CAM Cost EffectivenessCognitive-Behavioral TherapyPain-Back

Cognitive behavioral treatment for low back pain

Researchers from University of Warwick, in Coventry, UK estimated the cost effectiveness of a group cognitive behavioral treatment in people with low-back pain treated in primary care.

First, the details.

  • 701 adults with subacute or chronic low-back pain were randomly assigned to a treatment group.
    • Up to 6 sessions of a group cognitive behavioral intervention
    • No treatment
  • The response to treatment was evaluated using the Roland Morris disability questionnaire and modified Von Korff scores at 12 months.
  • The evaluators were not aware of the treatment given — single-blind.

And, the results.

  • At 12 months, there was significant improvement with cognitive behavioral therapy compared to the control group.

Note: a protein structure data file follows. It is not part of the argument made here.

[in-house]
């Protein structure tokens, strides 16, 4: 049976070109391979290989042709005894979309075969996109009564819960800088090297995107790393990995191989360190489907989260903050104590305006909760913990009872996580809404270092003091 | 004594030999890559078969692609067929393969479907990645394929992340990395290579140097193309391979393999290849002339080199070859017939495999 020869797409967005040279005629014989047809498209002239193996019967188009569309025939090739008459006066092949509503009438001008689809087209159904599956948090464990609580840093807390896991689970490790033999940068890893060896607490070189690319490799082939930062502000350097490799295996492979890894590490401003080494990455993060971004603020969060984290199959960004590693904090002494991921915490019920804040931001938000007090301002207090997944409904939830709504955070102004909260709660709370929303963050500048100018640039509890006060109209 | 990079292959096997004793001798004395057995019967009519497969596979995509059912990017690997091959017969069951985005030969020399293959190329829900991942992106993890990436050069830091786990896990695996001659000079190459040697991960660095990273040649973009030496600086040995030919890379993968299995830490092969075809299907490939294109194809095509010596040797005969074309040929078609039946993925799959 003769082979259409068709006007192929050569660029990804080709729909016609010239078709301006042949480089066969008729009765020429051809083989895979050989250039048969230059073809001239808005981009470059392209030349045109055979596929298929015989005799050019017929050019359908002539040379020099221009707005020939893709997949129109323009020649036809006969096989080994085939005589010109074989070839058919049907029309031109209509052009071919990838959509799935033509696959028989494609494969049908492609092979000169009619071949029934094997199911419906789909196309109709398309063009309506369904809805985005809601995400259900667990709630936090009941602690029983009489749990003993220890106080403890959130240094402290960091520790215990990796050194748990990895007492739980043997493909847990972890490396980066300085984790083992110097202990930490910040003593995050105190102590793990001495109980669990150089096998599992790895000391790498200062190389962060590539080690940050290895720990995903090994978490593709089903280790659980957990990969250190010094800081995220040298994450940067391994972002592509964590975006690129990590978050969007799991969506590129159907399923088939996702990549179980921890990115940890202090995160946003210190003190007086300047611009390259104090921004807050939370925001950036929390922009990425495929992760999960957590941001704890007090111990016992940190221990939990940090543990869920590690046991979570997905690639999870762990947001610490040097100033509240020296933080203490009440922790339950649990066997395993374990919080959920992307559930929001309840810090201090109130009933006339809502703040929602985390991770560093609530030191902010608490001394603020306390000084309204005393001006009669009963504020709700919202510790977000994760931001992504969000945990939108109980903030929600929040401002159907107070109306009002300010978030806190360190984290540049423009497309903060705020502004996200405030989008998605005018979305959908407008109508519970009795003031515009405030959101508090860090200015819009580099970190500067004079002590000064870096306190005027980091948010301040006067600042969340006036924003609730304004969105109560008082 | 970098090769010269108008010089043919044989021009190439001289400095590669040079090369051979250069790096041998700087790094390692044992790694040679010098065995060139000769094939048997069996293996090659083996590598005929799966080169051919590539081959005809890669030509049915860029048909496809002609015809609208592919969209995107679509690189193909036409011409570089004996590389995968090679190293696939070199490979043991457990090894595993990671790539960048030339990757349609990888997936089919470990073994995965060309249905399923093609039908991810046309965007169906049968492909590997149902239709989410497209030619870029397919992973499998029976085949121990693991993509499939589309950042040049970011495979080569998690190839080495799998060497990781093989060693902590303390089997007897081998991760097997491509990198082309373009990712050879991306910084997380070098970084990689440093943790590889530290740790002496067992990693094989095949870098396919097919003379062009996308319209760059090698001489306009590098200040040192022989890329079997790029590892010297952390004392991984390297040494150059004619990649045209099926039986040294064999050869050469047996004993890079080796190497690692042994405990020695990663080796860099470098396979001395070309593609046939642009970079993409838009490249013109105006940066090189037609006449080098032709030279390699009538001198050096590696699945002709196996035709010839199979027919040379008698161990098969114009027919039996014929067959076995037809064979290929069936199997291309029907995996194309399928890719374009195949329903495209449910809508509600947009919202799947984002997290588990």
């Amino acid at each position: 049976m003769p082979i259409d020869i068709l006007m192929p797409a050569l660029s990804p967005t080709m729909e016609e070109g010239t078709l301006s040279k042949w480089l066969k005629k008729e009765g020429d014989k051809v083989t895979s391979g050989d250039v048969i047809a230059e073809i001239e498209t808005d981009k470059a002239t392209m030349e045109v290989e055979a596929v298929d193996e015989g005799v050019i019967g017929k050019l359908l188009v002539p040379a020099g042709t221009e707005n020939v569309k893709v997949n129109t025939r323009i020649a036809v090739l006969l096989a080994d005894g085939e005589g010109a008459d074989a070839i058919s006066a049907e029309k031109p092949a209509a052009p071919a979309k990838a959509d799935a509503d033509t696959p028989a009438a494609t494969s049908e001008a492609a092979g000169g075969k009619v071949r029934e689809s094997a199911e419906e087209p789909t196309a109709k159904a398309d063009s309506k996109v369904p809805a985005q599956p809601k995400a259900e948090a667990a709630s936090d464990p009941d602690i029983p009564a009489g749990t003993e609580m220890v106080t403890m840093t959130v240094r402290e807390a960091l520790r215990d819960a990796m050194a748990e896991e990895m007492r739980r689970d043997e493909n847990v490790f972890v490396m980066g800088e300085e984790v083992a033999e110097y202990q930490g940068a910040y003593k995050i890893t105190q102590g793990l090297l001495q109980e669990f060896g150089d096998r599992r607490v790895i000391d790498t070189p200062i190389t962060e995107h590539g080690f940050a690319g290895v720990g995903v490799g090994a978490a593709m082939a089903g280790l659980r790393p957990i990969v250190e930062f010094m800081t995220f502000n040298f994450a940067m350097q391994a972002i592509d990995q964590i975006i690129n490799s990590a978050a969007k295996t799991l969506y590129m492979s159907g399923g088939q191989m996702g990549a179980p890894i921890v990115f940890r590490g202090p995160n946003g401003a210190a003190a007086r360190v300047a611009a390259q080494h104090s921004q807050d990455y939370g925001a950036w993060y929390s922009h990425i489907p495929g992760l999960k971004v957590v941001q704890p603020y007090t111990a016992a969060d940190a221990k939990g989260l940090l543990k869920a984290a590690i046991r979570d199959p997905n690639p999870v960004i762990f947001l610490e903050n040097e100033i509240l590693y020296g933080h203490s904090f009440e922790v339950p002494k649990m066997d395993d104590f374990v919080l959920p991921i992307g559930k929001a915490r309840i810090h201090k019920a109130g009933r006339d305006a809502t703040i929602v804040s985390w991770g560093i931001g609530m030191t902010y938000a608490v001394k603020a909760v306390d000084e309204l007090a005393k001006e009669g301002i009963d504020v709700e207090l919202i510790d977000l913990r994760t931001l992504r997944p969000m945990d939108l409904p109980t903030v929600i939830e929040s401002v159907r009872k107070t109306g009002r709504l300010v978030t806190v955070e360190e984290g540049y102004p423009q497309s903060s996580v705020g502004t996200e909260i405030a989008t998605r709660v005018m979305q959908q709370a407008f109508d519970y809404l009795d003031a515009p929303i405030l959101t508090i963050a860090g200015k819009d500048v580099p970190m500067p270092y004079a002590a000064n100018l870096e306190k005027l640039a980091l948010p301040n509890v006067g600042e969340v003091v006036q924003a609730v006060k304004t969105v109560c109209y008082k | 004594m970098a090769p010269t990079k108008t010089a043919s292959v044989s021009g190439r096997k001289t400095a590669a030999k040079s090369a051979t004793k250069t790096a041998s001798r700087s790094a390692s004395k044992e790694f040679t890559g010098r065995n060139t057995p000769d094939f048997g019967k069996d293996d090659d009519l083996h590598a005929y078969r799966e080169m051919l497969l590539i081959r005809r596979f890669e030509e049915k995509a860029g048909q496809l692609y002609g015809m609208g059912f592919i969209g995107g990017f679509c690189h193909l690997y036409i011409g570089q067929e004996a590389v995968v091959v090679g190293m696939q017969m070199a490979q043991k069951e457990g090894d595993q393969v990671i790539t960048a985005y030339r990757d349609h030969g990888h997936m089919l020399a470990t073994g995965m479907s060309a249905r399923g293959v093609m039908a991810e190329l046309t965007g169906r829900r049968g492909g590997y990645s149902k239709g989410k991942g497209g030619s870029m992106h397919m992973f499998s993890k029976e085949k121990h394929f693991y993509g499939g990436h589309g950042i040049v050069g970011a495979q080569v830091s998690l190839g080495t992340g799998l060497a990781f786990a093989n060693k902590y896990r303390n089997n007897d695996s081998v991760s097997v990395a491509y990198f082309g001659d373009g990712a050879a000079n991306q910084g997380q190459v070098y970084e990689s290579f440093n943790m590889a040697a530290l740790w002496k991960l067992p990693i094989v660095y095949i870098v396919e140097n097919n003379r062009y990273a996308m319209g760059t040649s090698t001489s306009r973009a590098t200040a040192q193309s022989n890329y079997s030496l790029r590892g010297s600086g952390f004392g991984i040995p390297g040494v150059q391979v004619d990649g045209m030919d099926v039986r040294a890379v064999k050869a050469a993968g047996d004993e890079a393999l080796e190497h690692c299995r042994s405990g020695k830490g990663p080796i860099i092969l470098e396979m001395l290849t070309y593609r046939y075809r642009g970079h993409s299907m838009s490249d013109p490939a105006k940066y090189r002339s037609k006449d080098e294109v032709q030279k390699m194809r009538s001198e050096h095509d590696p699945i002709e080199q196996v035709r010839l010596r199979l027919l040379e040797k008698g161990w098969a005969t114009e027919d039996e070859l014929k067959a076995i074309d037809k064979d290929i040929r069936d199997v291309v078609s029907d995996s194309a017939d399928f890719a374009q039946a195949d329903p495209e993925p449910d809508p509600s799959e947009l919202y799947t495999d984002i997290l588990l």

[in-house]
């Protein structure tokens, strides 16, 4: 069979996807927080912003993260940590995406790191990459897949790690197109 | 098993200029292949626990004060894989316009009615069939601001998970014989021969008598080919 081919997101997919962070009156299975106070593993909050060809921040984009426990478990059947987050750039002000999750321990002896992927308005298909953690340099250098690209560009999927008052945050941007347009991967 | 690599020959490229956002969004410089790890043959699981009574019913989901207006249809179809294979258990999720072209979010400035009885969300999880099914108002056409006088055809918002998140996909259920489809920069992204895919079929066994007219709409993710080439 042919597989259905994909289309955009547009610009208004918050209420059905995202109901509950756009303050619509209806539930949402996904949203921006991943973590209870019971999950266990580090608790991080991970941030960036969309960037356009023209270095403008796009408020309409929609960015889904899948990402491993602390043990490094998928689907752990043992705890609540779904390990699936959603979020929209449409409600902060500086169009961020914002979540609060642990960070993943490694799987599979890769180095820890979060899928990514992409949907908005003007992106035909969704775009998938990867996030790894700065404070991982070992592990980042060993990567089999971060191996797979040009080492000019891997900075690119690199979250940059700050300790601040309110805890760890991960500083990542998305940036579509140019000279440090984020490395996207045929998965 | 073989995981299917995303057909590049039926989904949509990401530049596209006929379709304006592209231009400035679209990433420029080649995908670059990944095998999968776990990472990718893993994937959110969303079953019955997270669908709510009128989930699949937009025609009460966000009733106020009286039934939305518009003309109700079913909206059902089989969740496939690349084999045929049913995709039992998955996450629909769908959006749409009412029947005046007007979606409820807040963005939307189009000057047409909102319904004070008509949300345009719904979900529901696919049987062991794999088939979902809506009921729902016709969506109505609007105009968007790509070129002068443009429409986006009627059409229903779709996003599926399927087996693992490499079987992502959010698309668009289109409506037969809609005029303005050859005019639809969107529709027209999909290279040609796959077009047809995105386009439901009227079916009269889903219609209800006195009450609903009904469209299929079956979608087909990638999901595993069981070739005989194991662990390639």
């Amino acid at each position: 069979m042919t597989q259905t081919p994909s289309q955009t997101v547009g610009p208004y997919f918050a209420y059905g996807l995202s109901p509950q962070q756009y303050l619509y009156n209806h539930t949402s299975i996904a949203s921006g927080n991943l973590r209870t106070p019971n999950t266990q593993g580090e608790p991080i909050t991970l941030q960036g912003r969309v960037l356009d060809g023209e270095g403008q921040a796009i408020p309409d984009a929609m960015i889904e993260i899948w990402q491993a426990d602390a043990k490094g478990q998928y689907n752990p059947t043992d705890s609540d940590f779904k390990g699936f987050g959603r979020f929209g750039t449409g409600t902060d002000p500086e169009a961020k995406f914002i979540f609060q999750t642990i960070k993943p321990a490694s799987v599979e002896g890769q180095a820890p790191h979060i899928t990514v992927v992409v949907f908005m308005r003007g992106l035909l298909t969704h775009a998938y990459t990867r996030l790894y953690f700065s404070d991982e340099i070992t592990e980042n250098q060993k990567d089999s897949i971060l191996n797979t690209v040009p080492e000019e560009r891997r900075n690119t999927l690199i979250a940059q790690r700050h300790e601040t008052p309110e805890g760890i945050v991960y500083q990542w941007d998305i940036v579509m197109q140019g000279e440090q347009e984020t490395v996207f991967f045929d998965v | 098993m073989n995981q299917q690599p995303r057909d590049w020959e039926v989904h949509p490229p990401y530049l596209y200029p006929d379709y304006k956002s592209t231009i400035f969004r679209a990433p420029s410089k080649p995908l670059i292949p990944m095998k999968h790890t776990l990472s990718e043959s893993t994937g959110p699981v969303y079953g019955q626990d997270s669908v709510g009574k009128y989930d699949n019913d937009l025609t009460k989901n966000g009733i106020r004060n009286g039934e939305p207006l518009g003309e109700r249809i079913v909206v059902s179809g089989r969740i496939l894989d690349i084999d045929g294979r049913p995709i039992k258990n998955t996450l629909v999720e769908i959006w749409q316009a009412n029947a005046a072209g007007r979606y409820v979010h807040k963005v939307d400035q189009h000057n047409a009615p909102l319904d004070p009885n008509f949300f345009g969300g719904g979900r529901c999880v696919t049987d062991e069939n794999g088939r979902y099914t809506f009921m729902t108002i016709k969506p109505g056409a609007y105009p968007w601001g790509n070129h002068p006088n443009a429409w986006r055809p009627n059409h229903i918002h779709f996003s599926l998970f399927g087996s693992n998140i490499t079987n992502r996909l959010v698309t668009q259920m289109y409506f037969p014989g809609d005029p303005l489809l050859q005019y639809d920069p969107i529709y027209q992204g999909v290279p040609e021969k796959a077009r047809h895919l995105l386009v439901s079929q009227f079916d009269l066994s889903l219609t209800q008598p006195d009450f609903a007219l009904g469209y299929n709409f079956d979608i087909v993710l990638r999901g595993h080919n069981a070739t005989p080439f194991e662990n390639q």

• The additional quality-adjusted life-year (QALY) gained was cost-effective at £1786 ($2739).
    • QALY is a year of life adjusted for its quality or value.
  • There were no serious side effects reported.

The bottom line?

The authors concluded, “Over 1 year, the cognitive behavioral intervention had a sustained effect on troublesome subacute and chronic low-back pain at a low cost to the health-care provider.”

3/17/10 21:56 JR

Hi, I’m JR

John Russo, Jr., PharmD, is president of The MedCom Resource, Inc. Previously, he was senior vice president of medical communications at, a complementary and alternative medicine website.